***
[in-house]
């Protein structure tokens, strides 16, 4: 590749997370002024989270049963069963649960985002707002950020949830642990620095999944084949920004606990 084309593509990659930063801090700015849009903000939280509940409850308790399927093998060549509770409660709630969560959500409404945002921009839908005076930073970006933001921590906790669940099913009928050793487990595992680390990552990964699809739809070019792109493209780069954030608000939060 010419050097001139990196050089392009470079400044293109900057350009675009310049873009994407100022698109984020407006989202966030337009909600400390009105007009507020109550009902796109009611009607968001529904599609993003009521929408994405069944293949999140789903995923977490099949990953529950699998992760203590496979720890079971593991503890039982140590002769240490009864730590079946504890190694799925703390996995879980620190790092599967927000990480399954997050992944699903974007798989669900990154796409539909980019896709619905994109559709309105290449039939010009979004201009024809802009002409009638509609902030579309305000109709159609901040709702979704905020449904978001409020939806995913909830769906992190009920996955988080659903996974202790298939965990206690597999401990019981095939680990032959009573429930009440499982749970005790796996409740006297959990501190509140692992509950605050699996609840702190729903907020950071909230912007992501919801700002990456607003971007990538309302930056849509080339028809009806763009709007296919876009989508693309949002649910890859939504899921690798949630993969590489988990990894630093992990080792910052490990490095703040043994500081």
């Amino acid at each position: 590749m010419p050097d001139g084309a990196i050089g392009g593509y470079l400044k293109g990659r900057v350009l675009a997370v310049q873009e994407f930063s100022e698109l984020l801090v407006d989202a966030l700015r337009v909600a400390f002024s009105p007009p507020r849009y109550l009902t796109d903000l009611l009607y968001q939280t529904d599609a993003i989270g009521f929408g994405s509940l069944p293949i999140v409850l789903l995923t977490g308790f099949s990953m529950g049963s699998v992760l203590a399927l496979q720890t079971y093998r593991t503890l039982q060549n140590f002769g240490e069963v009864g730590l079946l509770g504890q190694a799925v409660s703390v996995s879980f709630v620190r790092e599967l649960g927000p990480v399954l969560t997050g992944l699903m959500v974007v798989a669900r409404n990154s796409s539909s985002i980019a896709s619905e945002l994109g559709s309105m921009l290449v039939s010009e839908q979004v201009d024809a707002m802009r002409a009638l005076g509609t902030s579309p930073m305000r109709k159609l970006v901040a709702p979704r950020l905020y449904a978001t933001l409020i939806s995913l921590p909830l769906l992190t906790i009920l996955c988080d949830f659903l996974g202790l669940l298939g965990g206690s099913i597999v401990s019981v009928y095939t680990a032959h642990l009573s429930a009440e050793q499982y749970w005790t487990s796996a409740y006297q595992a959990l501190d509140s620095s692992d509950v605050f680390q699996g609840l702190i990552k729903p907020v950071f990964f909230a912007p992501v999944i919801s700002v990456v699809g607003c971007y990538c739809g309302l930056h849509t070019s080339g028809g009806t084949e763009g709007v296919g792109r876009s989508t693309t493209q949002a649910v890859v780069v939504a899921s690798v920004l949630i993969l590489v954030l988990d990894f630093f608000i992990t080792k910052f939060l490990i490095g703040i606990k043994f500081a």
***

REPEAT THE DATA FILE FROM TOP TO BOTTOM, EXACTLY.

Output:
[in-house]
């Protein structure tokens, strides 16, 4: 590749997370002024989270049963069963649960985002707002950020949830642990620095999944084949920004606990 084309593509990659930063801090700015849009903000939280509940409850308790399927093998060549509770409660709630969560959500409404945002921009839908005076930073970006933001921590906790669940099913009928050793487990595992680390990552990964699809739809070019792109493209780069954030608000939060 010419050097001139990196050089392009470079400044293109900057350009675009310049873009994407100022698109984020407006989202966030337009909600400390009105007009507020109550009902796109009611009607968001529904599609993003009521929408994405069944293949999140789903995923977490099949990953529950699998992760203590496979720890079971593991503890039982140590002769240490009864730590079946504890190694799925703390996995879980620190790092599967927000990480399954997050992944699903974007798989669900990154796409539909980019896709619905994109559709309105290449039939010009979004201009024809802009002409009638509609902030579309305000109709159609901040709702979704905020449904978001409020939806995913909830769906992190009920996955988080659903996974202790298939965990206690597999401990019981095939680990032959009573429930009440499982749970005790796996409740006297959990501190509140692992509950605050699996609840702190729903907020950071909230912007992501919801700002990456607003971007990538309302930056849509080339028809009806763009709007296919876009989508693309949002649910890859939504899921690798949630993969590489988990990894630093992990080792910052490990490095703040043994500081």
């Amino acid at each position: 590749m010419p050097d001139g084309a990196i050089g392009g593509y470079l400044k293109g990659r900057v350009l675009a997370v310049q873009e994407f930063s100022e698109l984020l801090v407006d989202a966030l700015r337009v909600a400390f002024s009105p007009p507020r849009y109550l009902t796109d903000l009611l009607y968001q939280t529904d599609a993003i989270g009521f929408g994405s509940l069944p293949i999140v409850l789903l995923t977490g308790f099949s990953m529950g049963s699998v992760l203590a399927l496979q720890t079971y093998r593991t503890l039982q060549n140590f002769g240490e069963v009864g730590l079946l509770g504890q190694a799925v409660s703390v996995s879980f709630v620190r790092e599967l649960g927000p990480v399954l969560t997050g992944l699903m959500v974007v798989a669900r409404n990154s796409s539909s985002i980019a896709s619905e945002l994109g559709s309105m921009l290449v039939s010009e839908q979004v201009d024809a707002m802009r002409a009638l005076g509609t902030s579309p930073m305000r109709k159609l970006v901040a709702p979704r950020l905020y449904a978001t933001l409020i939806s995913l921590p909830l769906l992190t906790i009920l996955c988080d949830f659903l996974g202790l669940l298939g965990g206690s099913i597999v401990s019981v009928y095939t680990a032959h642990l009573s429930a009440e050793q499982y749970w005790t487990s796996a409740y006297q595992a959990l501190d509140s620095s692992d509950v605050f680390q699996g609840l702190i990552k729903p907020v950071f990964f909230a912007p992501v999944i919801s700002v990456v699809g607003c971007y990538c739809g309302l930056h849509t070019s080339g028809g009806t084949e763009g709007v296919g792109r876009s989508t693309t493209q949002a649910v890859v780069v939504a899921s690798v920004l949630i993969l590489v954030l988990d990894f630093f608000i992990t080792k910052f939060l490990i490095g703040i606990k043994f500081a």